Royal Edinburgh Military Tattoo 2023: What is it? Why is it called a tattoo? Origins and guide
This week we welcome the opening night of the Edinburgh Tattoo which will run from Friday, August 4 to Saturday, August 26. Much like the Edinburgh Festival Fringe or the International Festival, this annual event has emerged as one of Scotland’s most famous as it dazzles thousands of guests from around the world.
Staged on the Edinburgh Castle Esplanade, this high-energy showcase thrills audiences with its world famous mix of music and dance coupled with a military display. As a land with a decorated history of hard fought battles, castle conquests and legendary kings, it comes as no surprise that Scotland has a long military history which is intertwined with the origins of this performance.
From its humble beginnings to its celebrated status today, here is an overview of the Royal Edinburgh Military Tattoo.
What is a military tattoo?
In short, a military tattoo is a display by armed forces i.e., a military performance. From its origins that take us back to 1949, the Royal Edinburgh Military Tattoo has become one of the most famous worldwide. At the event, audiences are treated to a spectacular performance by the British Armed Forces and international military.
Other cultural bands feature too and the atmosphere is ignited by a majestic selection of music, projections and fireworks.
Why is a military tattoo so called?
Unlike the famous ink tattoos associated with the Picts (Scotland’s ancestors) in this context a ‘tattoo’ refers to something totally different. It is said to originate from the Dutch phrase “doe den tap toe” which means “turn off the taps”.
The phrase was used to signal to 17th century tavern owners to stop serving drinks so the soldiers could go to sleep. This was later adopted by the British army who would use it to get their soldiers to return to barracks after their regiment’s drum corps signalled to do so.
History of the Royal Edinburgh Military Tattoo
Edinburgh held a modest event known as “Something about a Soldier” in 1949. It was created to portray the support of the city’s International Festival by the army. The event took place at the Ross Bandstand in Princes Street Gardens which can still be found resting below Edinburgh Castle today.
In 1950, the first Edinburgh Tattoo took place and it attracted an audience of one hundred thousand people over twenty performances. The final one was attended by Queen Elizabeth and HRH Princess Margaret. It only became known as the “Royal” Tattoo after the recently deceased Queen Elizabeth II added the prestige to the title to celebrate sixty decades of the showcase.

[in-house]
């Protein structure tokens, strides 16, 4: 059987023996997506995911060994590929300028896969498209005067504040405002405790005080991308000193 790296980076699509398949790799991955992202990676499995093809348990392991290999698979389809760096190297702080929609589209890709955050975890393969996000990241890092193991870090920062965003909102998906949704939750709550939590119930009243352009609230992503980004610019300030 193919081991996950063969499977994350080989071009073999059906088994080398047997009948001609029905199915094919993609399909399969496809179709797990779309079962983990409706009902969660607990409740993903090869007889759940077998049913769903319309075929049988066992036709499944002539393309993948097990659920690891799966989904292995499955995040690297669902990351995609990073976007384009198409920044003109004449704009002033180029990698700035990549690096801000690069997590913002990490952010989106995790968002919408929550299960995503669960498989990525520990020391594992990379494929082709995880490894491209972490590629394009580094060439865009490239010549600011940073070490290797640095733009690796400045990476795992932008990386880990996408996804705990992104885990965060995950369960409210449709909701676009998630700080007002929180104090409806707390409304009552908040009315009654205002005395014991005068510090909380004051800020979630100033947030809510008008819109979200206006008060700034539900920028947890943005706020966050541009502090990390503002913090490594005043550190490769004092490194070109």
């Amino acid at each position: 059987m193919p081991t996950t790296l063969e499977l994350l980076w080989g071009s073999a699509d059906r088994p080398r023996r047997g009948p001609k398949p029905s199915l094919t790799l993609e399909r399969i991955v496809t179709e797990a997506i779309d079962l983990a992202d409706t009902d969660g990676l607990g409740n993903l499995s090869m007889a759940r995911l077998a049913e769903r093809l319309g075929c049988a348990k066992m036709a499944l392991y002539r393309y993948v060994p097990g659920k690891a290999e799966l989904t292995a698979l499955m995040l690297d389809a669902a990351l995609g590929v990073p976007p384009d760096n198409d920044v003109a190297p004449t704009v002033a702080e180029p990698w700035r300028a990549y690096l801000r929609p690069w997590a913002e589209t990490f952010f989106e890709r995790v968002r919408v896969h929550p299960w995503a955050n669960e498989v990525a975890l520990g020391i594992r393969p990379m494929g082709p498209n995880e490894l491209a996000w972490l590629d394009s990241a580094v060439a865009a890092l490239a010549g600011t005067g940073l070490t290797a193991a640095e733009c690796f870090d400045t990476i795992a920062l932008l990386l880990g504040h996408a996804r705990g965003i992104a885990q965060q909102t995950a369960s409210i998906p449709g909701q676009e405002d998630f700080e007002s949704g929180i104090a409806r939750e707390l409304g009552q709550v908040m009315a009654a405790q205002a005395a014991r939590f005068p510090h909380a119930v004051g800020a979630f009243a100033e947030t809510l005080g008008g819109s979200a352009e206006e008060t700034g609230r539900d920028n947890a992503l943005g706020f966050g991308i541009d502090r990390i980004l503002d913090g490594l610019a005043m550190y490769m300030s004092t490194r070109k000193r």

Fittingly, her majesty’s body lay at rest at St Giles’ Church in Edinburgh after she passed away in the Balmoral Estate in Scotland. Fireworks were used at the first production of the show and have been kept as a tradition to mark the finale of each show.
Where does the tattoo take place?
The Royal Edinburgh Military Tattoo takes place on the Edinburgh Castle Esplanade where a grandstand with a capacity of around 8,800 seats is built. The event concludes with a march down the Royal Mile which runs through the heart of Edinburgh’s Old Town.
Weather forecast for the tattoo
According to Weather Atlas: “The month with the most rainfall is August, when the rain falls for 21.3 days and typically aggregates up to 70mm (2.76") of precipitation.”
Scottish weather is famously rainy (there are over 100 Scottish words for “rain”) and the tattoo has never been cancelled on account of that so be sure to bring warm and waterproof clothes. Furthermore, don’t forget that umbrellas are not permitted as they may hurt other guests or obstruct their views.
Who is performing in 2023?
The Scotland Organisation reports: ““Stories” will be the focus in 2023, and the show will be a celebration of sagas, myths, and legends, transporting audiences on a journey of ideas - from the earliest campfire stories through to the world stage.”
Here is the full line-up:
- The Band of His Majesty’s Royal Marines Scotland
- The Central Band of the Royal Air Force
- The Band of the Royal Air Force Regiment
- The Royal Air Force Salon Orchestra
- Royal Air Force Bands
- 1st Battalion The Irish Guards Drums and Pipes
- The Pipes and Drums of The Royal Highland Fusiliers 2nd Battalion
- The Royal Regiment of Scotland
- The Pipes and Drums of 4th Battalion The Royal Regiment of Scotland
- Combined Scottish Universities Officers’ Training Corps Pipes and Drums
- Royal Air Force Pipes and Drums
- The Royal Edinburgh Military Tattoo Pipes and Drums
- The Scots College Sydney Pipes and Drums
- The Scots College Sydney Old Boys Pipes and Drums
- The Scots School Albury Pipe Band
- The Royal Edinburgh Military Tattoo Dancers
- The Royal Edinburgh Military Tattoo Fiddlers
- King’s Colour Squadron Royal Air Force
- The Swiss Armed Forces Central Band
- His Majesty the King’s Guard Band and Drill Team of Norway
- The United States Air Force Band
- Trinidad and Tobago Defence Force Steel Orchestra
For any other questions relating to the Royal Edinburgh Military Tattoo including its history or 2023 performance details, check out the event’s official website which has a convenient FAQ page.
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